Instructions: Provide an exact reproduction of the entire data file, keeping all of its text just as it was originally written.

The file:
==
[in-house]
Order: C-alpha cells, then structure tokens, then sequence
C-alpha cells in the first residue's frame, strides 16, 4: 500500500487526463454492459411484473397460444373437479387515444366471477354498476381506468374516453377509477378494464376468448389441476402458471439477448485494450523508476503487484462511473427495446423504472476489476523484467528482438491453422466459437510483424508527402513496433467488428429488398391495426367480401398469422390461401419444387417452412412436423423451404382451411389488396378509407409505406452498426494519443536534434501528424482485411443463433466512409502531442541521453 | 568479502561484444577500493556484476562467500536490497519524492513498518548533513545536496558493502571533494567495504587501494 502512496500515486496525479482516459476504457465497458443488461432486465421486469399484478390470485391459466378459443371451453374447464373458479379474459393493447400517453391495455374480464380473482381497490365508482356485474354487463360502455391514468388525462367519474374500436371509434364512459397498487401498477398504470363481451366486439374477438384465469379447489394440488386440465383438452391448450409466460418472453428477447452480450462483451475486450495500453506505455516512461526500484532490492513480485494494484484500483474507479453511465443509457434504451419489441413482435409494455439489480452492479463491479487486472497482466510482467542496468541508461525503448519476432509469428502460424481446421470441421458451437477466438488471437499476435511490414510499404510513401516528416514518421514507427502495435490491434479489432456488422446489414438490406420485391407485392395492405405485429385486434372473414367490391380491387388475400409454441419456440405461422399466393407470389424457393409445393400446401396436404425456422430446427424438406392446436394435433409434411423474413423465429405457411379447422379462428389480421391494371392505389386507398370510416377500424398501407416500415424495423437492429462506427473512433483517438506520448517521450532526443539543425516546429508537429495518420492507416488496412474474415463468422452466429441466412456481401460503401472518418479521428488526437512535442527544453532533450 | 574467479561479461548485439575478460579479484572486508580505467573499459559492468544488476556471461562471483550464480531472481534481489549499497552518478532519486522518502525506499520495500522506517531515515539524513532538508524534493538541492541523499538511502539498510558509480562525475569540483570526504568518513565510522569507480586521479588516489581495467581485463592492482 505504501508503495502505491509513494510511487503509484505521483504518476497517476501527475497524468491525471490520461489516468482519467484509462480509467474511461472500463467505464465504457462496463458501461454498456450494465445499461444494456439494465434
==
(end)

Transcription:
[in-house]
Order: C-alpha cells, then structure tokens, then sequence
C-alpha cells in the first residue's frame, strides 16, 4: 500500500487526463454492459411484473397460444373437479387515444366471477354498476381506468374516453377509477378494464376468448389441476402458471439477448485494450523508476503487484462511473427495446423504472476489476523484467528482438491453422466459437510483424508527402513496433467488428429488398391495426367480401398469422390461401419444387417452412412436423423451404382451411389488396378509407409505406452498426494519443536534434501528424482485411443463433466512409502531442541521453 | 568479502561484444577500493556484476562467500536490497519524492513498518548533513545536496558493502571533494567495504587501494 502512496500515486496525479482516459476504457465497458443488461432486465421486469399484478390470485391459466378459443371451453374447464373458479379474459393493447400517453391495455374480464380473482381497490365508482356485474354487463360502455391514468388525462367519474374500436371509434364512459397498487401498477398504470363481451366486439374477438384465469379447489394440488386440465383438452391448450409466460418472453428477447452480450462483451475486450495500453506505455516512461526500484532490492513480485494494484484500483474507479453511465443509457434504451419489441413482435409494455439489480452492479463491479487486472497482466510482467542496468541508461525503448519476432509469428502460424481446421470441421458451437477466438488471437499476435511490414510499404510513401516528416514518421514507427502495435490491434479489432456488422446489414438490406420485391407485392395492405405485429385486434372473414367490391380491387388475400409454441419456440405461422399466393407470389424457393409445393400446401396436404425456422430446427424438406392446436394435433409434411423474413423465429405457411379447422379462428389480421391494371392505389386507398370510416377500424398501407416500415424495423437492429462506427473512433483517438506520448517521450532526443539543425516546429508537429495518420492507416488496412474474415463468422452466429441466412456481401460503401472518418479521428488526437512535442527544453532533450 | 574467479561479461548485439575478460579479484572486508580505467573499459559492468544488476556471461562471483550464480531472481534481489549499497552518478532519486522518502525506499520495500522506517531515515539524513532538508524534493538541492541523499538511502539498510558509480562525475569540483570526504568518513565510522569507480586521479588516489581495467581485463592492482 505504501508503495502505491509513494510511487503509484505521483504518476497517476501527475497524468491525471490520461489516468482519467484509462480509467474511461472500463467505464465504457462496463458501461454498456450494465445499461444494456439494465434